A potential problem with Java is that it can be very inefficient for heavy numerical work (such as image processing) and the effort required to port existing libraries (for example Woolz is 185 K lines of code) to Java is too high. To solve this we use the tools within Java for accessing "native" code so that the computational work is undertaken in C. The management and coding of the interface is potentially time-consuming and prone to error with any small change in the C code requiring complementary effort to modify the native interface code. We have addressed this problem by implementing an automated method which will build the interface directly from the C-library header files. By adopting a standard convention for function prototyping it is possible to use a parser generator, javacc[11] to build a java program that can analyse the C-headers and automatically generate the Java class files and matching C-library files required for the Java native interface (JNI). This has made it possible to relegate generating the interface to an automatic process hidden from the primary code develoment, in fact without this development the system would be very difficult to manage.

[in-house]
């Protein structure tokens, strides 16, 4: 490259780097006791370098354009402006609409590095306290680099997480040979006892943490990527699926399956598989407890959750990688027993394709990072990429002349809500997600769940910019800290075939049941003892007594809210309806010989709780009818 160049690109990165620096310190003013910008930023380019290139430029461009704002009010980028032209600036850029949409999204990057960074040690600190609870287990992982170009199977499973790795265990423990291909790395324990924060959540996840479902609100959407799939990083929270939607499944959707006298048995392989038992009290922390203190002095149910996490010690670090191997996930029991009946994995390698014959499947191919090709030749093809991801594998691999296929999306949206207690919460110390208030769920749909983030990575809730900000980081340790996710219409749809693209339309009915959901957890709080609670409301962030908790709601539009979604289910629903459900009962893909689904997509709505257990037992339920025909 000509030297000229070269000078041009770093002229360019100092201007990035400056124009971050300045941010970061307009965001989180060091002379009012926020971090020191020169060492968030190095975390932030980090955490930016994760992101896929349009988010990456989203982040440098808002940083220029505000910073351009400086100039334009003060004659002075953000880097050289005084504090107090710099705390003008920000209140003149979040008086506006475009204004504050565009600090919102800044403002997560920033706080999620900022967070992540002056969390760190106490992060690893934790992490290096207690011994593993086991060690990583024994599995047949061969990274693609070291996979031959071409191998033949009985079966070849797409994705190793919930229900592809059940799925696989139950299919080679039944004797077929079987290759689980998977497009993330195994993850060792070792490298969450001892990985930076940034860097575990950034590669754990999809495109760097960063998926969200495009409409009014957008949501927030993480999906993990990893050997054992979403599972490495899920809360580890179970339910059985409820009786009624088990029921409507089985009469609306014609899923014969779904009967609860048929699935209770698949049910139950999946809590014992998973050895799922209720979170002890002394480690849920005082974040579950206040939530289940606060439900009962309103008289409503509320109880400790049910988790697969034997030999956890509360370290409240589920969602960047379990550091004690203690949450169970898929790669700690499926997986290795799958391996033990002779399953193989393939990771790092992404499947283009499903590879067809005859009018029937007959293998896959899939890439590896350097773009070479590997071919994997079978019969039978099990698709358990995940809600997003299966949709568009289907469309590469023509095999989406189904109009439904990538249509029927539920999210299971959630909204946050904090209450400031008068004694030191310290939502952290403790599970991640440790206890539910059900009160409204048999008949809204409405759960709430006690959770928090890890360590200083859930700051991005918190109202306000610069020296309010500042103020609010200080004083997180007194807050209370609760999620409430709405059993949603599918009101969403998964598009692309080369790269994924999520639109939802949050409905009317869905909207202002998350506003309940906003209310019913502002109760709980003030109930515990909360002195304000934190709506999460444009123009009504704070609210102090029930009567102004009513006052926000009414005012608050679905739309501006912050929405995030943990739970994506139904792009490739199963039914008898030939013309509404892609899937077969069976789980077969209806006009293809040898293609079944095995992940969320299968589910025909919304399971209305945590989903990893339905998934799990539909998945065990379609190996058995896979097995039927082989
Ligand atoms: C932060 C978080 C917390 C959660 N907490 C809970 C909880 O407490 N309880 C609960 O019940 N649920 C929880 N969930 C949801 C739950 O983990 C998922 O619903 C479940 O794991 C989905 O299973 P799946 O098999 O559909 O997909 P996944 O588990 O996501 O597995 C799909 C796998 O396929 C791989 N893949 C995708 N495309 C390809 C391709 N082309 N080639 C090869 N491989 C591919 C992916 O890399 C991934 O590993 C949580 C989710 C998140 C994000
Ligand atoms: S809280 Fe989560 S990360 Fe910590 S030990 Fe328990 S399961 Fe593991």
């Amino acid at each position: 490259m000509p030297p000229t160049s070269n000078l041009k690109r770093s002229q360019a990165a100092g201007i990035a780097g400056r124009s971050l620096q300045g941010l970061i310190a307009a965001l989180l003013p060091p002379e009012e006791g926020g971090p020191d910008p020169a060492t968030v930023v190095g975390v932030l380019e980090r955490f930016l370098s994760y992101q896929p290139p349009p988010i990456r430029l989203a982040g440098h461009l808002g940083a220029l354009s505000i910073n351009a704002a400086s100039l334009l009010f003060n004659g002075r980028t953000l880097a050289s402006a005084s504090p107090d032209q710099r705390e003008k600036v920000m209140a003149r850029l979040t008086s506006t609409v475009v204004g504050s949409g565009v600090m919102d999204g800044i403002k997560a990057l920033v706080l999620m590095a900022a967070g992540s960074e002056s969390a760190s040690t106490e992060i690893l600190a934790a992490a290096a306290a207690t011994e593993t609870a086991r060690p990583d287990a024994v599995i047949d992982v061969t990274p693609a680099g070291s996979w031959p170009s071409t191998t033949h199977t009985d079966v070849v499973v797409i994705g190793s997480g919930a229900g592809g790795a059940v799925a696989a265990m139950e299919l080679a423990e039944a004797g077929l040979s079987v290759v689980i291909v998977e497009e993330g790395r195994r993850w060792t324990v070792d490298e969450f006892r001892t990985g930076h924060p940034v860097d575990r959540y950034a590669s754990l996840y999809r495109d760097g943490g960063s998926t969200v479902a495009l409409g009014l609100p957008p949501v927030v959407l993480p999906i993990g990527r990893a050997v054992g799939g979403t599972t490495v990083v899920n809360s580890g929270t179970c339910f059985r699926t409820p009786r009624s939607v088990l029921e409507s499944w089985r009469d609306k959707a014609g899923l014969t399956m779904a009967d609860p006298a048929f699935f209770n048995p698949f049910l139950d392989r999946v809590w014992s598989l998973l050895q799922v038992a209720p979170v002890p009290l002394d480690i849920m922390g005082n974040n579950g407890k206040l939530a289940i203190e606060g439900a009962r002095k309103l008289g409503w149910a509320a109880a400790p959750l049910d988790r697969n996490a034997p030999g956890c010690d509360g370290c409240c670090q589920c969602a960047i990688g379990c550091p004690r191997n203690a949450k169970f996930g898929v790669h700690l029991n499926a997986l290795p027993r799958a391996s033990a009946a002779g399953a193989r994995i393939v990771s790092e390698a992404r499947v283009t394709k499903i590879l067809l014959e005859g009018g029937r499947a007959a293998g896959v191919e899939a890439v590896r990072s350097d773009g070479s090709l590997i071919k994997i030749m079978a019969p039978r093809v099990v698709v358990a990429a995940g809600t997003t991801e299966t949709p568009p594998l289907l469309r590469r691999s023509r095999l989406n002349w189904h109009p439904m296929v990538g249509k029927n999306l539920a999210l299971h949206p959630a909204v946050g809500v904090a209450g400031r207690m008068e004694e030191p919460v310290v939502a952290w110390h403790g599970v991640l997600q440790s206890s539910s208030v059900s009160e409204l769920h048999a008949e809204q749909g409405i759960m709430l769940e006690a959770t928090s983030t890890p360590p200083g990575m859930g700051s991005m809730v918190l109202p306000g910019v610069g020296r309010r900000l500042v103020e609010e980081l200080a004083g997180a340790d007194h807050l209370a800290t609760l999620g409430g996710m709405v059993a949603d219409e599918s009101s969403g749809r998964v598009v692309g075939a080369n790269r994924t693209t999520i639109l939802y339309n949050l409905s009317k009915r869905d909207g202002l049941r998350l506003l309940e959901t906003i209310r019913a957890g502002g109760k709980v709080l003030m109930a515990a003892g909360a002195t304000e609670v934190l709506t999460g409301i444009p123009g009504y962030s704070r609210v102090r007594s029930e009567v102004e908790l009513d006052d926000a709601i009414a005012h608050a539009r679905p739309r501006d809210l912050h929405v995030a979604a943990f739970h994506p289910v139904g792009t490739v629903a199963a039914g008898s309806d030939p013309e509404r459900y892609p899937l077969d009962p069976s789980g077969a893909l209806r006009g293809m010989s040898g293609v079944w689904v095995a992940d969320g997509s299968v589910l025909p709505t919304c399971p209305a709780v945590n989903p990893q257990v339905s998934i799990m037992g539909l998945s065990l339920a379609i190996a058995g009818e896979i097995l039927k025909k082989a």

Two other key choices have been made in the design of the code structure. The first is that the 3D visualisation and feedback should be developed at a level independent of the underlying hardware within an environment that allows a high level of abstraction of the 3D view. The java 3D extension to the core Java environment provides such a model and we have adopted this as standard. Java 3D is available for all Java 2 platforms.

The second key choice is that the software will be delivered using Java Webstart[12]. This is a freely available application that will download code across the internet and check system, version and supplementary module requirements. In addition it will start the application and maintain a local cached version. The local cache will be used for fast start if it is the same version as currently available at source or if the machine is off-line. Source code is maintained with CVS[13] for version management and tracking and GNU gmake for compilation. The interfaces are developed using Borland JBuilder[14] or a standard editor (vi) and documented using Javadoc/Doxygen[15].

Help is provided in two ways, the first is a simple popup "balloon" help on mouse-over and as a series of help files arranged using JavaHelp[16] which provides an indexing, search and context help facility. The help html files are generated using DreamWeaver [17] and maintained in a CVS repository.